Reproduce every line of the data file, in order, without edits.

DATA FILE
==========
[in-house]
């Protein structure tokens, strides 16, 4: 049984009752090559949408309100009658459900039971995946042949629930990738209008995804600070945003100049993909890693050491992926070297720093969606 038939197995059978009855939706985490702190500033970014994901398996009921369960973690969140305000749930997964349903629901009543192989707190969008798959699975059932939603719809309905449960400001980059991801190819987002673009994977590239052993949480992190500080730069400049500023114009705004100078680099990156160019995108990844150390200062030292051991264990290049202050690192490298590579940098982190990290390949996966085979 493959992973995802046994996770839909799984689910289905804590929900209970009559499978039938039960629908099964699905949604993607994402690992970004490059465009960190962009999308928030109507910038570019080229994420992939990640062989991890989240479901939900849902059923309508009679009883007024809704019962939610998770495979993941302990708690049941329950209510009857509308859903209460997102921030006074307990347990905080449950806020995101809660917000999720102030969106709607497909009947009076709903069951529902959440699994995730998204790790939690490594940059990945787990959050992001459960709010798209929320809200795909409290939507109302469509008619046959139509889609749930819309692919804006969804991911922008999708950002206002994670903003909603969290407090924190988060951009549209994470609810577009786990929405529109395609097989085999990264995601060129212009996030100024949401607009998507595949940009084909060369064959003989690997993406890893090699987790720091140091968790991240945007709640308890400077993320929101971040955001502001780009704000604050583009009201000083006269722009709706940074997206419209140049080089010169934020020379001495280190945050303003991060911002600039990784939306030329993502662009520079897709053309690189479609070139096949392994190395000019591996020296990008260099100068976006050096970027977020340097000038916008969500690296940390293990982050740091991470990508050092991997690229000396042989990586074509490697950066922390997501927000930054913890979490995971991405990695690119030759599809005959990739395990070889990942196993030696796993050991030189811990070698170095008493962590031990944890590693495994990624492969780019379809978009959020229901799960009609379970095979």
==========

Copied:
[in-house]
């Protein structure tokens, strides 16, 4: 049984009752090559949408309100009658459900039971995946042949629930990738209008995804600070945003100049993909890693050491992926070297720093969606 038939197995059978009855939706985490702190500033970014994901398996009921369960973690969140305000749930997964349903629901009543192989707190969008798959699975059932939603719809309905449960400001980059991801190819987002673009994977590239052993949480992190500080730069400049500023114009705004100078680099990156160019995108990844150390200062030292051991264990290049202050690192490298590579940098982190990290390949996966085979 493959992973995802046994996770839909799984689910289905804590929900209970009559499978039938039960629908099964699905949604993607994402690992970004490059465009960190962009999308928030109507910038570019080229994420992939990640062989991890989240479901939900849902059923309508009679009883007024809704019962939610998770495979993941302990708690049941329950209510009857509308859903209460997102921030006074307990347990905080449950806020995101809660917000999720102030969106709607497909009947009076709903069951529902959440699994995730998204790790939690490594940059990945787990959050992001459960709010798209929320809200795909409290939507109302469509008619046959139509889609749930819309692919804006969804991911922008999708950002206002994670903003909603969290407090924190988060951009549209994470609810577009786990929405529109395609097989085999990264995601060129212009996030100024949401607009998507595949940009084909060369064959003989690997993406890893090699987790720091140091968790991240945007709640308890400077993320929101971040955001502001780009704000604050583009009201000083006269722009709706940074997206419209140049080089010169934020020379001495280190945050303003991060911002600039990784939306030329993502662009520079897709053309690189479609070139096949392994190395000019591996020296990008260099100068976006050096970027977020340097000038916008969500690296940390293990982050740091991470990508050092991997690229000396042989990586074509490697950066922390997501927000930054913890979490995971991405990695690119030759599809005959990739395990070889990942196993030696796993050991030189811990070698170095008493962590031990944890590693495994990624492969780019379809978009959020229901799960009609379970095979």